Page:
7 Tips for Preventing a Fibromyalgia Flare-Up

Fibromyalgia, pain management, Mervet Saleh, MD,  ohio institute for comprehensive pain management inc.

From the chronic pain to brain fog, life with fibromyalgia can be challenging and affect many aspects of your life. But after a rough night’s sleep or an especially stressful day, a fibromyalgia flare-up may make you want to spend the entire day in bed.

Mervet Saleh, MD, and her team of pain specialists at Ohio Institute for Comprehensive Pain Management, Inc., doesn’t want your fibromyalgia to determine your life choices. Taking care of you and your health puts you back in control and may help prevent a fibromyalgia flare-up.

1. Make exercise part of your daily routine

Exercise may be the furthest thing from your mind when you’re dealing with chronic pain, but getting up and moving is what your body needs to redirect your pain signals and prevent a flare-up. You may experience some pain when you first get started, so go slow and work yourself up to at least 30 minutes of regular activity most days of the week.

Go for a walk or a swim to move your muscles and clear your mind. If feel too tired to move, stretching may wake both you and your muscles up.

If you’re struggling or you’re not sure where to start, we recommend a few sessions with a physical therapist to set up an exercise program that matches your fitness level and health needs.

2. Relax with a massage

In addition to being a treat for you, a massage offers therapeutic benefits to help reduce pain and risk of a fibromyalgia flare-up. The kneading and manipulation of your skin, muscles, and tissue stimulates your body to release chemicals that reduce pain.

Plus, massage helps your muscles relax and improves range of motion in your joints. It may also relieve tension and anxiety, and help you get a better night’s sleep.

3. Eat a healthy diet

Food is your body’s source of energy, so fill your diet with healthy choices, including fruits, vegetables, whole grains, lean sources of protein, and healthy fats, to maximize energy levels and nutrient intake. While coffee may be your go-to for a quick pick me up, you may want to avoid caffeine to prevent a fibromyalgia flare-up. Too much caffeine can also affect sleep.

Low vitamin D levels are common in people with fibromyalgia and may be linked to pain. We can run a blood test to measure your levels and determine if you would benefit from a supplement. Good food sources of vitamin D include milk, yogurt, salmon, and egg yolks.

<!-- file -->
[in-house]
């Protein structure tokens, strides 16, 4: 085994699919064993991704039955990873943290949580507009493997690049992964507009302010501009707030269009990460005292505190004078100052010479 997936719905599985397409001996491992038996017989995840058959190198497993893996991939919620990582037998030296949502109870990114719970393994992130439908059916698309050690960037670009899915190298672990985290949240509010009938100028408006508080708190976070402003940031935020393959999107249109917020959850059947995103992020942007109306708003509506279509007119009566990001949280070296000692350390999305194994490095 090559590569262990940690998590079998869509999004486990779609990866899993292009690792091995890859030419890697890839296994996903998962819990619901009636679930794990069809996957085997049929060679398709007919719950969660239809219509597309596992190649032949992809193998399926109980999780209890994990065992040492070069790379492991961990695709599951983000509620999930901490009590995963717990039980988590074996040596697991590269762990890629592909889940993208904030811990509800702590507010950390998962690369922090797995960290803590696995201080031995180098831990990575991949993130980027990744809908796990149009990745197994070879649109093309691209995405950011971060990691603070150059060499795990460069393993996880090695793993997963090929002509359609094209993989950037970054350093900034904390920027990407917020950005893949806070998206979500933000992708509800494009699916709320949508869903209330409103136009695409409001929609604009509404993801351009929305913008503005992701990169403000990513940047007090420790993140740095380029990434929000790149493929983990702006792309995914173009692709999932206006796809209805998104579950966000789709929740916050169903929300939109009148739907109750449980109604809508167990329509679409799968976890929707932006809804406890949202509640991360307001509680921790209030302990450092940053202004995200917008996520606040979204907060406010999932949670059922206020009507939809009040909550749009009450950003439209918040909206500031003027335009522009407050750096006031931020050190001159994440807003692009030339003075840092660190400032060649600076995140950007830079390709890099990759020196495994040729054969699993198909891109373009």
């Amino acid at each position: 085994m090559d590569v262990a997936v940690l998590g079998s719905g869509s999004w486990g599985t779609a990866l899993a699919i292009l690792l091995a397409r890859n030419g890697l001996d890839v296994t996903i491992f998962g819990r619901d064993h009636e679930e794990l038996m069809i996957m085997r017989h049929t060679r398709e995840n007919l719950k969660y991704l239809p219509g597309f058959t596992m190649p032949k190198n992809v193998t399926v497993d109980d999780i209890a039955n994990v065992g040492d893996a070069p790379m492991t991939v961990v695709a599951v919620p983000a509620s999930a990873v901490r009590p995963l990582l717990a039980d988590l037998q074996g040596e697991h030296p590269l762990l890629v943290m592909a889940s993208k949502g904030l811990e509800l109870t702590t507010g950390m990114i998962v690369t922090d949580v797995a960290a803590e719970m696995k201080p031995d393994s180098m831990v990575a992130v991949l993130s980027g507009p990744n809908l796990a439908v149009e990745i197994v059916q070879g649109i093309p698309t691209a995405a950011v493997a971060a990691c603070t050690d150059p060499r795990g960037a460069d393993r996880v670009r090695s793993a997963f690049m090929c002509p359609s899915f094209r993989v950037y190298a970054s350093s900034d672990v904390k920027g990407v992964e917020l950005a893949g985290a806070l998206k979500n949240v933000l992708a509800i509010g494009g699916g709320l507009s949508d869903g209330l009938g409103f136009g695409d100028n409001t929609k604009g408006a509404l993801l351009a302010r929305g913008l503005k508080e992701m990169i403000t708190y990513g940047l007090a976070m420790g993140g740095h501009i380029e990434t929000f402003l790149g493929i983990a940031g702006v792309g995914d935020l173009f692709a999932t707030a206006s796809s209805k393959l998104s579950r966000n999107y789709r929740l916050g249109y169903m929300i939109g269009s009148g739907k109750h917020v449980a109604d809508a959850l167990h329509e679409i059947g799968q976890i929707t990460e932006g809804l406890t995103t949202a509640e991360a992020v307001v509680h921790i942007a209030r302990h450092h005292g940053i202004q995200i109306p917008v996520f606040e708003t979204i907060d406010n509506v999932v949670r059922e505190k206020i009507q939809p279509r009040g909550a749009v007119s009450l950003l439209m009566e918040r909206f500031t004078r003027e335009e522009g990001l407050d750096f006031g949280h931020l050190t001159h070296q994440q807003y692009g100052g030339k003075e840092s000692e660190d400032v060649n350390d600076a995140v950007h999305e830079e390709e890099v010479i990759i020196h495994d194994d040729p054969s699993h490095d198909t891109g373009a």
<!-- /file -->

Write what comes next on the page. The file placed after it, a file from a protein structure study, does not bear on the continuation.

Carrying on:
4. Incorporate some me time

No doubt about it, life can be stressful, and too much stress in your life may lead to a fibromyalgia flare-up. Be sure to incorporate a little me time everyday to help you cope with stress and better manage your pain.

It can be as simple as listening to your favorite music in the car on your way to the office or relaxing with a good book before you go to bed. You may also find meditation, yoga, or a short walk helpful.

5. Develop a sleep routine

Getting a good night’s rest is difficult when you’re dealing with chronic pain and other conditions associated with fibromyalgia like restless leg syndrome. Setting up a sleep routine may improve the quality of your sleep and help you shake chronic fatigue.

We recommend you go to bed and wake up at the same time every day and limit naps. You should also avoid screen time right before bed, and instead read a book or take a bath to help you relax. Keep your bedroom at a comfortable temperature, and if you can, invest in a good mattress and pillow for adequate body support.

6. Commit to find treatments that work

No one treatment works for all when it comes to managing fibromyalgia symptoms. At Ohio Institute for Comprehensive Pain Management, Inc., we work closely with you to develop a treatment plan that helps control your pain and improves your overall quality of life. It may take some time to find what works, but you can live a happy and healthy life with fibromyalgia.

7. Pace yourself

Most importantly, when it comes to preventing a fibromyalgia flare-up, you need to pace yourself. Try to stick with a routine that keeps you active, even when you’re not feeling up to it, but be careful not to overdo it when you’re feeling good.


Fibromyalgia is a chronic pain condition that can feel overwhelming at times, but we want you to know that you can take control of your pain and your life.

To get help with your fibromyalgia, call Ohio Institute for Comprehensive Pain Management, Inc., or schedule a consultation using the online booking button.

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